The thing about being born a human is that none of us get out alive. Some of us spend our whole lives ignoring that fact, taking time like it’s on infinite tap, while others act according to their fear of death, as though certain cautious steps and right decisions could...
Join me for a photo workshop in France and soak in the pleasures of photography, food and wine.
In her most recent photobook, Let Me Fall Again, photographer and bookmaker Julia Borissova presents a part-factual, part-imagined construction of the life of Charles Leroux, a professional jumper.
“Do you want to go to World Press Photo and feel bad about everything?” This year's World Press Photo exhibit, on display in Amsterdam until July 22, is no exception to the rule that no news is good news.
"My project is like visual research into women on the shelf, arranged marriage, and the irrelationship—the forced intimacy—of it all. I want viewers to experience those forced relationships."—Yingguang Guo, in our interview about her photo series The Bliss of Conformity.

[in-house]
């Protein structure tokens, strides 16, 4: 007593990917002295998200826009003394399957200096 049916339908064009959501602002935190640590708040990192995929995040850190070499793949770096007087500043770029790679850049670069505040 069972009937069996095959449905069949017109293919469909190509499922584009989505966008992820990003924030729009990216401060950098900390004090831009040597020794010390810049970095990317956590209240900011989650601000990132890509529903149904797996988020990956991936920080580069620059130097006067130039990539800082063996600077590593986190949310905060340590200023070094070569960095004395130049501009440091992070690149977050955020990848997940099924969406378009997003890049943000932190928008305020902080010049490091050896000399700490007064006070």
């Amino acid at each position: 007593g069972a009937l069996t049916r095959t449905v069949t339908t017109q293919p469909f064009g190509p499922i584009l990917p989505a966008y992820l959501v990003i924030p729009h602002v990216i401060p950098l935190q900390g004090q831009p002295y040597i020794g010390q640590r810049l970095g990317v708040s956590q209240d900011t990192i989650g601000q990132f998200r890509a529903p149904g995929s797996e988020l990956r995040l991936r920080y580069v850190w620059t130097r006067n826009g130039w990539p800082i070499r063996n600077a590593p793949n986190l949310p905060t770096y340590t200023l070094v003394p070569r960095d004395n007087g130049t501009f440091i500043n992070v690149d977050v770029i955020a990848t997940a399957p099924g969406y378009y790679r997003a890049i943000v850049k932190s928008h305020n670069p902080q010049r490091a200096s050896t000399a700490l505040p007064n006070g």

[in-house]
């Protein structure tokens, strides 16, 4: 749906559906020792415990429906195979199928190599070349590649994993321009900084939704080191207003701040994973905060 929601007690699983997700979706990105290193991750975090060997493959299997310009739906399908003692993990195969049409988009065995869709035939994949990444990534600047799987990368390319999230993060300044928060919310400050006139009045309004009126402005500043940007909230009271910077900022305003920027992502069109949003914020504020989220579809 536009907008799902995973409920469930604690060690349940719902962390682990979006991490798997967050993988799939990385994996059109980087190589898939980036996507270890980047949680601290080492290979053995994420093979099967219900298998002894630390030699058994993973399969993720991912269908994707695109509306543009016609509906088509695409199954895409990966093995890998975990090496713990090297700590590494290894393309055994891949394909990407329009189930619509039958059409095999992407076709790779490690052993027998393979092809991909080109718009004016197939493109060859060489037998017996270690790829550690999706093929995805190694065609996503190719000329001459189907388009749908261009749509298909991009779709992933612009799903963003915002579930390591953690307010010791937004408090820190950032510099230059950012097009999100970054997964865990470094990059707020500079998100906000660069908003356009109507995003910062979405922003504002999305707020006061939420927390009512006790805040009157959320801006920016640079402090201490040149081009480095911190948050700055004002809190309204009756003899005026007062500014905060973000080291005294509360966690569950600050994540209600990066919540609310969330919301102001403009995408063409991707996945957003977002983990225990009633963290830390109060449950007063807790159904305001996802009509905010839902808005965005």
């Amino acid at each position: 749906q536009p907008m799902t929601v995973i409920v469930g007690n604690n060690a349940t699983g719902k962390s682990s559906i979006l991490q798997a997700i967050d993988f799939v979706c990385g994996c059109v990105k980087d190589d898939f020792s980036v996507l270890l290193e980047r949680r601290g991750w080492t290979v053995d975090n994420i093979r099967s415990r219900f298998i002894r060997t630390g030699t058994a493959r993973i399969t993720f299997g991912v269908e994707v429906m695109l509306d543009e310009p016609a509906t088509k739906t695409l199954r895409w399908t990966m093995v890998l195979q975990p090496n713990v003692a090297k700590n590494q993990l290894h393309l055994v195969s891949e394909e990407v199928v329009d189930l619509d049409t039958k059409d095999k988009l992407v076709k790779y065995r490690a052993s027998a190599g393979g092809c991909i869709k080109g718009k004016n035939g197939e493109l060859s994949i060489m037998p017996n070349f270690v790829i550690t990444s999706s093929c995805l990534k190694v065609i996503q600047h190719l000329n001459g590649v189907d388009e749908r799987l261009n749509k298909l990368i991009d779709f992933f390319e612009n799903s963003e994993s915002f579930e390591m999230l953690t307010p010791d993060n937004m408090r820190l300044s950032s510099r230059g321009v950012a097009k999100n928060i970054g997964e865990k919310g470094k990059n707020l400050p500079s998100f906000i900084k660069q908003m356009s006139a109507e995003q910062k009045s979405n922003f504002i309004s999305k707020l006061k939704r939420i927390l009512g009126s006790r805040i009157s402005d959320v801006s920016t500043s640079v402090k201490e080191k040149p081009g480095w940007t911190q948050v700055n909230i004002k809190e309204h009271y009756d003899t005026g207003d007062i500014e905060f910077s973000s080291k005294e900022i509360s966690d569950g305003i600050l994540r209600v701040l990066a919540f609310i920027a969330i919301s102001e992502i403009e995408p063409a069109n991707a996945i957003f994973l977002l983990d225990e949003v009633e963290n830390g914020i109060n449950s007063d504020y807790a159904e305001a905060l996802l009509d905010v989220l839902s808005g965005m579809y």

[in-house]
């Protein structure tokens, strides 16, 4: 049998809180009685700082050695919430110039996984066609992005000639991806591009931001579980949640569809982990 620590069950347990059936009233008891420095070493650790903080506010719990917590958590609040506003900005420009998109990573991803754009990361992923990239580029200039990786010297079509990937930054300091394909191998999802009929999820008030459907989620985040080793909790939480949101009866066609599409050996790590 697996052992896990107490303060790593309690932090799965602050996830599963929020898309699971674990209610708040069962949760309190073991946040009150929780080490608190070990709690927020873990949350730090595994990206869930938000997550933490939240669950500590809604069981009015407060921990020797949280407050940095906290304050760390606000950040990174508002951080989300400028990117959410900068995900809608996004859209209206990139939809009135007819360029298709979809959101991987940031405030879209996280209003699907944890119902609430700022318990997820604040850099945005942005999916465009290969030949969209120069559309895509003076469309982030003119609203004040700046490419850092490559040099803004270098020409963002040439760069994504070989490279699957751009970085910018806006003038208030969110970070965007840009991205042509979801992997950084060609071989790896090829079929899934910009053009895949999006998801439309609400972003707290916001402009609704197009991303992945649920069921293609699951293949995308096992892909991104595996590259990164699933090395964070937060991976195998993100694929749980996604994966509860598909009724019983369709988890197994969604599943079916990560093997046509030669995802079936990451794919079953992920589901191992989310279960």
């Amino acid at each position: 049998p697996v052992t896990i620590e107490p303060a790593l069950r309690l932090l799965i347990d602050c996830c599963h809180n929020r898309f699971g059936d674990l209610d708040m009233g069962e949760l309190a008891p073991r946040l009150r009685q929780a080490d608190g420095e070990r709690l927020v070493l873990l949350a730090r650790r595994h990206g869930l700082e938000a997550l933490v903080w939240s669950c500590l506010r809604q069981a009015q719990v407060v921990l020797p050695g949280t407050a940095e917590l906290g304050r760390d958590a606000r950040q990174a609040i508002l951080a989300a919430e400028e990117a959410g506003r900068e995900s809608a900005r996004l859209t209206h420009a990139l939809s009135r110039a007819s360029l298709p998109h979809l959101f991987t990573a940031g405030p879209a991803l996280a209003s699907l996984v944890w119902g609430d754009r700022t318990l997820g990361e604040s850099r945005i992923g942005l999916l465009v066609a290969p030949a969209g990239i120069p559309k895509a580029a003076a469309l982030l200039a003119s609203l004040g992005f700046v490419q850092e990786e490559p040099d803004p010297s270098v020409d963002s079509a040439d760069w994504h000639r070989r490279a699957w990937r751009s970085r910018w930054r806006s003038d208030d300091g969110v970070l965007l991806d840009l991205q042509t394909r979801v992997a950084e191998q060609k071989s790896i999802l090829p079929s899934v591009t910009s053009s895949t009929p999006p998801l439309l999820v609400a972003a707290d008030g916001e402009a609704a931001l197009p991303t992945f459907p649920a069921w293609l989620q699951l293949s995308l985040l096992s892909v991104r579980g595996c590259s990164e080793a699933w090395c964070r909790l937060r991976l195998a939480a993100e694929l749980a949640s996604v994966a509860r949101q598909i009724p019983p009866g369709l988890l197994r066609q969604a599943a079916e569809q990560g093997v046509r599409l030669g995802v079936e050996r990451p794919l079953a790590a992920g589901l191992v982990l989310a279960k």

"This group of women have all lived as men... Everything is in the wrong place, and everything is in the wrong size and shape, and it sucks to try to be a woman when you’ve had like 60 years of testosterone going through your veins."—Jessica Dimmock, in our interview about her documentary The Convention.
"Because it was about a state of mind, I knew that it was something that was going to have me throwing myself against the limits of representation. Translating emotionality and personal experiences into a picture is always going to be hard. "—Katrin Koenning, in our interview about her photography.
"This is the tragedy of wanting to make art out of your own life, or wanting to make your own life out of your art – there is no way out."—Antoine d'Agata, in our interview about his life and photography.
"It’s very difficult to be free. For society, a free person is not good because a free person has doubts, a free person has questions – very important questions – and these very important questions necessitate time, and after this, he will act."—Pierre Liebaert, in our interview about his photo series Free Now.